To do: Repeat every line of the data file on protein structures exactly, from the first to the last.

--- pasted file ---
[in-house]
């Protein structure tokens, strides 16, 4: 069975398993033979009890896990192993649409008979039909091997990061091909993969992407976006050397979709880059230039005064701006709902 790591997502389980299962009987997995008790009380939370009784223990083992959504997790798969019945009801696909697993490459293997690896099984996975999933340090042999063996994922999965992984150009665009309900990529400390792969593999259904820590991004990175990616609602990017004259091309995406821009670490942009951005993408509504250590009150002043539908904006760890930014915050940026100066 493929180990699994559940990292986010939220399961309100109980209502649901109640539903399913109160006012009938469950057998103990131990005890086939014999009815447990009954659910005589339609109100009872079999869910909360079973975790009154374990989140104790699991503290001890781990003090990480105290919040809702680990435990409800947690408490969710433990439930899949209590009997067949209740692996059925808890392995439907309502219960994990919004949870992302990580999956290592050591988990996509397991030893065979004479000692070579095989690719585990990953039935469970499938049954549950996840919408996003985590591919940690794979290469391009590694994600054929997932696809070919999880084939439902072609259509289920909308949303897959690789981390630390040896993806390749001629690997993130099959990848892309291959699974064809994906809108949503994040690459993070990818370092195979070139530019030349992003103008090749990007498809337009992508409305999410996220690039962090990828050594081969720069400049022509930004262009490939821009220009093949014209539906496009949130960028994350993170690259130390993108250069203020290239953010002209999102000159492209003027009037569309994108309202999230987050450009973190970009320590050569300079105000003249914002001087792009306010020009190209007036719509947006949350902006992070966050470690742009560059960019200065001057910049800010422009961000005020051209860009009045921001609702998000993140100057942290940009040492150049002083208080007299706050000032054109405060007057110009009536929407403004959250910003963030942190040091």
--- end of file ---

[in-house]
């Protein structure tokens, strides 16, 4: 069975398993033979009890896990192993649409008979039909091997990061091909993969992407976006050397979709880059230039005064701006709902 790591997502389980299962009987997995008790009380939370009784223990083992959504997790798969019945009801696909697993490459293997690896099984996975999933340090042999063996994922999965992984150009665009309900990529400390792969593999259904820590991004990175990616609602990017004259091309995406821009670490942009951005993408509504250590009150002043539908904006760890930014915050940026100066 493929180990699994559940990292986010939220399961309100109980209502649901109640539903399913109160006012009938469950057998103990131990005890086939014999009815447990009954659910005589339609109100009872079999869910909360079973975790009154374990989140104790699991503290001890781990003090990480105290919040809702680990435990409800947690408490969710433990439930899949209590009997067949209740692996059925808890392995439907309502219960994990919004949870992302990580999956290592050591988990996509397991030893065979004479000692070579095989690719585990990953039935469970499938049954549950996840919408996003985590591919940690794979290469391009590694994600054929997932696809070919999880084939439902072609259509289920909308949303897959690789981390630390040896993806390749001629690997993130099959990848892309291959699974064809994906809108949503994040690459993070990818370092195979070139530019030349992003103008090749990007498809337009992508409305999410996220690039962090990828050594081969720069400049022509930004262009490939821009220009093949014209539906496009949130960028994350993170690259130390993108250069203020290239953010002209999102000159492209003027009037569309994108309202999230987050450009973190970009320590050569300079105000003249914002001087792009306010020009190209007036719509947006949350902006992070966050470690742009560059960019200065001057910049800010422009961000005020051209860009009045921001609702998000993140100057942290940009040492150049002083208080007299706050000032054109405060007057110009009536929407403004959250910003963030942190040091």